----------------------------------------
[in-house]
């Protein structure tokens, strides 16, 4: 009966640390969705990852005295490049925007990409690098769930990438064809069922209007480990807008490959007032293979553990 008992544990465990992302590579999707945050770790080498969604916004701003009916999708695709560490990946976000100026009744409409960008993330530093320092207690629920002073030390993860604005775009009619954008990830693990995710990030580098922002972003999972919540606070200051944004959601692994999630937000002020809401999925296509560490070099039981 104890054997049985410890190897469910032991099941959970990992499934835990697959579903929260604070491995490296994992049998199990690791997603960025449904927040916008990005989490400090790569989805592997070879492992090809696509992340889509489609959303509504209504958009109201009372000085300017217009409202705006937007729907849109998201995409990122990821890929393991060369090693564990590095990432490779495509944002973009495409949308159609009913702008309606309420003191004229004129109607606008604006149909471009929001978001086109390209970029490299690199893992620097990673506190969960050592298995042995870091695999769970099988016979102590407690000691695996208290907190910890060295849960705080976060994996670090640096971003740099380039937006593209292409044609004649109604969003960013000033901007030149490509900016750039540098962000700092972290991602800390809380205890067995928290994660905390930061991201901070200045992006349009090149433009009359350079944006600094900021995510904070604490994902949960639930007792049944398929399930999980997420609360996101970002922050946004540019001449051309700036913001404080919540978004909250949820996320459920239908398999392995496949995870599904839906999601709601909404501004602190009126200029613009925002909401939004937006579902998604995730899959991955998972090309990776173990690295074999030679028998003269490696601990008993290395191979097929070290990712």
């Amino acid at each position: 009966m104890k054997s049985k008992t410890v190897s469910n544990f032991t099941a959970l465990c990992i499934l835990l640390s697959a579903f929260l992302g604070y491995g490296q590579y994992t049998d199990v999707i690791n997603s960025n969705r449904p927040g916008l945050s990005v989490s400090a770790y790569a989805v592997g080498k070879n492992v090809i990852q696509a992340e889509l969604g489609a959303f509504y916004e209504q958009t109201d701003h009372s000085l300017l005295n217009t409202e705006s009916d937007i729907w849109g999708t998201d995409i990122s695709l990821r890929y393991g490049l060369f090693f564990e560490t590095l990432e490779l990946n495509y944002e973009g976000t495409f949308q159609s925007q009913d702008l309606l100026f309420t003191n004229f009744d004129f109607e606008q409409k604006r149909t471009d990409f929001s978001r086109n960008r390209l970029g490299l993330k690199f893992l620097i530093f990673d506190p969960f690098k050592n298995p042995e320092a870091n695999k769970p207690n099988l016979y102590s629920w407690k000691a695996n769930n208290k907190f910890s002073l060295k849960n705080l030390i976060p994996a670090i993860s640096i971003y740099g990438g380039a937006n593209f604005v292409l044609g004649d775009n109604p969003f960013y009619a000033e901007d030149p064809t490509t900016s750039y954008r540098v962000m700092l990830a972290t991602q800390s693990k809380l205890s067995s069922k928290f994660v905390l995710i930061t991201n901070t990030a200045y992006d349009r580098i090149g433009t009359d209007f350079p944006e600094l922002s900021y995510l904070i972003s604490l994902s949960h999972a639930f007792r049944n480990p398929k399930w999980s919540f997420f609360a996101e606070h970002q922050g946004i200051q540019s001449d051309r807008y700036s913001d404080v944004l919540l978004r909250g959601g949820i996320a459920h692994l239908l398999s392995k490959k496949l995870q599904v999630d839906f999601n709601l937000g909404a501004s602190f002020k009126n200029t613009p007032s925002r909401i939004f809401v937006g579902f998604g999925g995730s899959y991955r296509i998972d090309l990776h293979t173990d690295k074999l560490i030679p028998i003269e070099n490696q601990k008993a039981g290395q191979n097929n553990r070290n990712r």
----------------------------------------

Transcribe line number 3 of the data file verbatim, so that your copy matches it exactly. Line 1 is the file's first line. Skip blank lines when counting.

């Amino acid at each position: 009966m104890k054997s049985k008992t410890v190897s469910n544990f032991t099941a959970l465990c990992i499934l835990l640390s697959a579903f929260l992302g604070y491995g490296q590579y994992t049998d199990v999707i690791n997603s960025n969705r449904p927040g916008l945050s990005v989490s400090a770790y790569a989805v592997g080498k070879n492992v090809i990852q696509a992340e889509l969604g489609a959303f509504y916004e209504q958009t109201d701003h009372s000085l300017l005295n217009t409202e705006s009916d937007i729907w849109g999708t998201d995409i990122s695709l990821r890929y393991g490049l060369f090693f564990e560490t590095l990432e490779l990946n495509y944002e973009g976000t495409f949308q159609s925007q009913d702008l309606l100026f309420t003191n004229f009744d004129f109607e606008q409409k604006r149909t471009d990409f929001s978001r086109n960008r390209l970029g490299l993330k690199f893992l620097i530093f990673d506190p969960f690098k050592n298995p042995e320092a870091n695999k769970p207690n099988l016979y102590s629920w407690k000691a695996n769930n208290k907190f910890s002073l060295k849960n705080l030390i976060p994996a670090i993860s640096i971003y740099g990438g380039a937006n593209f604005v292409l044609g004649d775009n109604p969003f960013y009619a000033e901007d030149p064809t490509t900016s750039y954008r540098v962000m700092l990830a972290t991602q800390s693990k809380l205890s067995s069922k928290f994660v905390l995710i930061t991201n901070t990030a200045y992006d349009r580098i090149g433009t009359d209007f350079p944006e600094l922002s900021y995510l904070i972003s604490l994902s949960h999972a639930f007792r049944n480990p398929k399930w999980s919540f997420f609360a996101e606070h970002q922050g946004i200051q540019s001449d051309r807008y700036s913001d404080v944004l919540l978004r909250g959601g949820i996320a459920h692994l239908l398999s392995k490959k496949l995870q599904v999630d839906f999601n709601l937000g909404a501004s602190f002020k009126n200029t613009p007032s925002r909401i939004f809401v937006g579902f998604g999925g995730s899959y991955r296509i998972d090309l990776h293979t173990d690295k074999l560490i030679p028998i003269e070099n490696q601990k008993a039981g290395q191979n097929n553990r070290n990712r």